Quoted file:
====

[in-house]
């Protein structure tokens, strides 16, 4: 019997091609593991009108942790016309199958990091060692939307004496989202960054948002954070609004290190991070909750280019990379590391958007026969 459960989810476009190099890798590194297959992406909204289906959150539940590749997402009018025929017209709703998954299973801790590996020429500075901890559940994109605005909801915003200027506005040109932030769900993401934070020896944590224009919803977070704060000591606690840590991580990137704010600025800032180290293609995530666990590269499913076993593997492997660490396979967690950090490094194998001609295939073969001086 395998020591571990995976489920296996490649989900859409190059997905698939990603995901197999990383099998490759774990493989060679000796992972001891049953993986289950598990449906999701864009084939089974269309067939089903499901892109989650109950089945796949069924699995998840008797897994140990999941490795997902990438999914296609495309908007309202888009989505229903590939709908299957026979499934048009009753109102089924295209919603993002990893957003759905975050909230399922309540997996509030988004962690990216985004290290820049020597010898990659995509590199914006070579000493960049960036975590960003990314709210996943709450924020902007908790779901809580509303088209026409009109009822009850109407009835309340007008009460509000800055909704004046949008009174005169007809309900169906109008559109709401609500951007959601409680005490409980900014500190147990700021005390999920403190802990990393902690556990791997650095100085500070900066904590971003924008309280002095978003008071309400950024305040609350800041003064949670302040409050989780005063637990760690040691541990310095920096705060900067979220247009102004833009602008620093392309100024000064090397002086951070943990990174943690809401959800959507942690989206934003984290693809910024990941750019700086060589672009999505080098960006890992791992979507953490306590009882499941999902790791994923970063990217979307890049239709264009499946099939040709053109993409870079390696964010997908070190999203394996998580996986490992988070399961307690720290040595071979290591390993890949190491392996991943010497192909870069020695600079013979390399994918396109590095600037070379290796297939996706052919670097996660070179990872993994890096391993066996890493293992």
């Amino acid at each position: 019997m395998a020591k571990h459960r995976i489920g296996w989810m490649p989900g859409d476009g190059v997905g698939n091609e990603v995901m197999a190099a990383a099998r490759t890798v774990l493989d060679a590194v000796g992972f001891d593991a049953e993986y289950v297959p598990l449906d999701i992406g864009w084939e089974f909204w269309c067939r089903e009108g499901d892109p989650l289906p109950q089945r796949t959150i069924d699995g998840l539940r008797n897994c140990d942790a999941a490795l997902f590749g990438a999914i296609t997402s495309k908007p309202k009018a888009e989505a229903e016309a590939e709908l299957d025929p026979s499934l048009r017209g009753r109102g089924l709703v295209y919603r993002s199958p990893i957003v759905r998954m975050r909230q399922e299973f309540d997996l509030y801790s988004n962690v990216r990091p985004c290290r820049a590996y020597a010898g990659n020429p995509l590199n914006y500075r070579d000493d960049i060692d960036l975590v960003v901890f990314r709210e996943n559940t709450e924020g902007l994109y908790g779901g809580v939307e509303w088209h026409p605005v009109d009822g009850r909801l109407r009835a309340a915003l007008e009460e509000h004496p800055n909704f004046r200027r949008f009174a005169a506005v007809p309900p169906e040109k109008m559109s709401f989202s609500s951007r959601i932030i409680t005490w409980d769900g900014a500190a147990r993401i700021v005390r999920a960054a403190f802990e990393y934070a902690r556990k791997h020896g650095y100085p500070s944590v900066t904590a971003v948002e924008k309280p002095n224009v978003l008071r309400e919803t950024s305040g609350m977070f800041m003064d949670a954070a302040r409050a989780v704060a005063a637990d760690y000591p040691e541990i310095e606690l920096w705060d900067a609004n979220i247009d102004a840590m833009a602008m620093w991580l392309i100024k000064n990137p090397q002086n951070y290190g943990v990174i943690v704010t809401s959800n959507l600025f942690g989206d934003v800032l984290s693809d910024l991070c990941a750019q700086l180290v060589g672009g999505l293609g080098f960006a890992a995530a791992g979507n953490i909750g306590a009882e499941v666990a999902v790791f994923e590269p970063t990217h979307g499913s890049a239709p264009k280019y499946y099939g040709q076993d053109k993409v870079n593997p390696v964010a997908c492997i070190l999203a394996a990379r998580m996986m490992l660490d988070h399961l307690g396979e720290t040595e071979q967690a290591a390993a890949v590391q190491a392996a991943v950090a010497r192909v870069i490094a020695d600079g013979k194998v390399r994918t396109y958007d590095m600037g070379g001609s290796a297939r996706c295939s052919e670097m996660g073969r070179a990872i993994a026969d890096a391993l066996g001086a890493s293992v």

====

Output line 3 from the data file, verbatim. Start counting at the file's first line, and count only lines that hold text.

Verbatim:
């Amino acid at each position: 019997m395998a020591k571990h459960r995976i489920g296996w989810m490649p989900g859409d476009g190059v997905g698939n091609e990603v995901m197999a190099a990383a099998r490759t890798v774990l493989d060679a590194v000796g992972f001891d593991a049953e993986y289950v297959p598990l449906d999701i992406g864009w084939e089974f909204w269309c067939r089903e009108g499901d892109p989650l289906p109950q089945r796949t959150i069924d699995g998840l539940r008797n897994c140990d942790a999941a490795l997902f590749g990438a999914i296609t997402s495309k908007p309202k009018a888009e989505a229903e016309a590939e709908l299957d025929p026979s499934l048009r017209g009753r109102g089924l709703v295209y919603r993002s199958p990893i957003v759905r998954m975050r909230q399922e299973f309540d997996l509030y801790s988004n962690v990216r990091p985004c290290r820049a590996y020597a010898g990659n020429p995509l590199n914006y500075r070579d000493d960049i060692d960036l975590v960003v901890f990314r709210e996943n559940t709450e924020g902007l994109y908790g779901g809580v939307e509303w088209h026409p605005v009109d009822g009850r909801l109407r009835a309340a915003l007008e009460e509000h004496p800055n909704f004046r200027r949008f009174a005169a506005v007809p309900p169906e040109k109008m559109s709401f989202s609500s951007r959601i932030i409680t005490w409980d769900g900014a500190a147990r993401i700021v005390r999920a960054a403190f802990e990393y934070a902690r556990k791997h020896g650095y100085p500070s944590v900066t904590a971003v948002e924008k309280p002095n224009v978003l008071r309400e919803t950024s305040g609350m977070f800041m003064d949670a954070a302040r409050a989780v704060a005063a637990d760690y000591p040691e541990i310095e606690l920096w705060d900067a609004n979220i247009d102004a840590m833009a602008m620093w991580l392309i100024k000064n990137p090397q002086n951070y290190g943990v990174i943690v704010t809401s959800n959507l600025f942690g989206d934003v800032l984290s693809d910024l991070c990941a750019q700086l180290v060589g672009g999505l293609g080098f960006a890992a995530a791992g979507n953490i909750g306590a009882e499941v666990a999902v790791f994923e590269p970063t990217h979307g499913s890049a239709p264009k280019y499946y099939g040709q076993d053109k993409v870079n593997p390696v964010a997908c492997i070190l999203a394996a990379r998580m996986m490992l660490d988070h399961l307690g396979e720290t040595e071979q967690a290591a390993a890949v590391q190491a392996a991943v950090a010497r192909v870069i490094a020695d600079g013979k194998v390399r994918t396109y958007d590095m600037g070379g001609s290796a297939r996706c295939s052919e670097m996660g073969r070179a990872i993994a026969d890096a391993l066996g001086a890493s293992v």